For tenants, it will also waive any liability for damages that existed prior to moving in.
Tenants and landlords should always conduct the move-in inspection together.
[call-out: Did you know? In some provinces, the security deposit is only repayable if the move-in inspection matches the one completed upon moving out.]
Located in British Columbia or the Yukon?  (not Ontario)
A Condition Inspection Report is required by law. Both the tenant and landlord should complete, sign and date the form at move-in and move-out.
Final inspections
When a tenant moves out, the Move-in Report will come in handy.  Refer to the initial inspection that was completed upon moving in, and compare it with the condition of each room on moving out.
We strongly recommend taking photos prior to move in, ever little bit helps to avoid confusion at move out.
Ask your Sutton Realty for any photos available from the time you listed the property.

Office Training: Rental Review Time – June 11th & 12th!


Isn’t it funny how intricate a little rental agreement can be! Sometimes a rental deal can feel like more work than a sale. Let’s go over all the bumps that come up during before, during and after the lease agreement is signed.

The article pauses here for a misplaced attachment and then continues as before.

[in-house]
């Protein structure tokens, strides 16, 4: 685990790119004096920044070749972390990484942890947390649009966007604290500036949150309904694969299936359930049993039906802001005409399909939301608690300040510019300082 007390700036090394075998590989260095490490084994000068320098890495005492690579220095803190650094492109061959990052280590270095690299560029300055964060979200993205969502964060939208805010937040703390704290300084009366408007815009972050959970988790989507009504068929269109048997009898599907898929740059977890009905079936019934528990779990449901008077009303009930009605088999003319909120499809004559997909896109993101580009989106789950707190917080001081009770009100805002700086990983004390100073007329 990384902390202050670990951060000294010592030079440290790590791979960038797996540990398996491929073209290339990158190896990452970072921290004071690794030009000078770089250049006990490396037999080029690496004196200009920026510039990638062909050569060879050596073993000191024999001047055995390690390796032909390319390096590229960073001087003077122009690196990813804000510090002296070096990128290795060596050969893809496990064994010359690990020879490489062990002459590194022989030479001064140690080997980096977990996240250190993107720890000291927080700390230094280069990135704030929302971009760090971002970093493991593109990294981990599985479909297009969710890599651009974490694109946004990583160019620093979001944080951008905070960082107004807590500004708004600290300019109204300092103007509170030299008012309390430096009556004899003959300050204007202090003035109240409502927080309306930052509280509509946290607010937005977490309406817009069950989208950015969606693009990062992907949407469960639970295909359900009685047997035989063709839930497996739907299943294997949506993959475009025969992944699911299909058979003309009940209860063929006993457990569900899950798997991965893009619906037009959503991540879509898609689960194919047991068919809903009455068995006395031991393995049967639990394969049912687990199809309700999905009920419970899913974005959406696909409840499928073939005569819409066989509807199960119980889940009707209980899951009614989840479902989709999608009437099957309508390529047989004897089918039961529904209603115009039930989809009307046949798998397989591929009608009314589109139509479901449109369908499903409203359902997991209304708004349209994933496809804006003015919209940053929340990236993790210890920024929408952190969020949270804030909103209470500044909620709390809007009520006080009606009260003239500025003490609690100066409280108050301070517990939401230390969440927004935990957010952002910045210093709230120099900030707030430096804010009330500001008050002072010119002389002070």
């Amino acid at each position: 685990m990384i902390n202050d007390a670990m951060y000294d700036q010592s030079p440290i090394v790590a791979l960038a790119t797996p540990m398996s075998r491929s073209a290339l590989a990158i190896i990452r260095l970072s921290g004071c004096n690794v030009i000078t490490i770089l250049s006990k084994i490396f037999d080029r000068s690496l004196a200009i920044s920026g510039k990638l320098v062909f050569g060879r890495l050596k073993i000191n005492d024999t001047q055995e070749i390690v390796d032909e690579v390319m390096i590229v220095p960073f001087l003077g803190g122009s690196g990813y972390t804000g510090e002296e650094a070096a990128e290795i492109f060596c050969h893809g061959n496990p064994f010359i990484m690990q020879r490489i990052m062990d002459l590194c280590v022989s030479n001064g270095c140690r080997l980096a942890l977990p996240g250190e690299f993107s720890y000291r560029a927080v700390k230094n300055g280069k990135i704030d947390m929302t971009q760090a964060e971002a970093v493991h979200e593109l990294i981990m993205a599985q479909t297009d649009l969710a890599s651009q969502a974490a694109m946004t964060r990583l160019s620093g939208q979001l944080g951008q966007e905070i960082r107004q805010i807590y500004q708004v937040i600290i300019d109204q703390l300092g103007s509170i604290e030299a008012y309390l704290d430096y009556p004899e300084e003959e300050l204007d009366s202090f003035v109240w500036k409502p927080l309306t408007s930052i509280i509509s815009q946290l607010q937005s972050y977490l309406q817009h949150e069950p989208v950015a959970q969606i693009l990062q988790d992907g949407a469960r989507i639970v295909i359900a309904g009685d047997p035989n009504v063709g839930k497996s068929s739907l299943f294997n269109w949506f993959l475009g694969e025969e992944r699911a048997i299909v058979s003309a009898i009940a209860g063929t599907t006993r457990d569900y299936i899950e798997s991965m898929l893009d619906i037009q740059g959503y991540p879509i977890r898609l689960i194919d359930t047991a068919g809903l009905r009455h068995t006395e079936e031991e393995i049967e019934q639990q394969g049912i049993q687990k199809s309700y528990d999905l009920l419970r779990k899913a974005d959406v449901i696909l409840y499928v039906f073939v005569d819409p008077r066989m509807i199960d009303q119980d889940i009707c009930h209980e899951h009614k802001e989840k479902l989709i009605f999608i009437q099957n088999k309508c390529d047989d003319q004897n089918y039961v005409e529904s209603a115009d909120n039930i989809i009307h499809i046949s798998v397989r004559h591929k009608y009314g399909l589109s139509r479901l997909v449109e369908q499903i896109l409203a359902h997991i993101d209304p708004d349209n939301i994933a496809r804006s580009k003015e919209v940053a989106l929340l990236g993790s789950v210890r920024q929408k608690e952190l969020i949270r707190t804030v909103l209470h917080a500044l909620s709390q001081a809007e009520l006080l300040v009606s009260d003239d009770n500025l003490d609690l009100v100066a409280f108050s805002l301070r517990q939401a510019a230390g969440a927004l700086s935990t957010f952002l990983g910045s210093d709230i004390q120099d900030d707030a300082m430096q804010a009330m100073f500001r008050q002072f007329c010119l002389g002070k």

Please RSVP by online here: https://www.surveymonkey.com/r/P22VSJS

 Or call the office and let us know!
416-896-3333 / 905-896-3333

Airbnb will Start “Designing” Houses in 2019

Airbnb’s founders are launching a new initiative called Backyard, “an endeavour to design and prototype new ways of building and sharing homes” says chief product office and cofounder Joe Gebbia.






After successfully creating a global network of more than 5 million homes, castles and treehouses for rent, their business is worth an estimated $38 billion! The goal is to become not just the company that provides the housing but the company that provides the houses.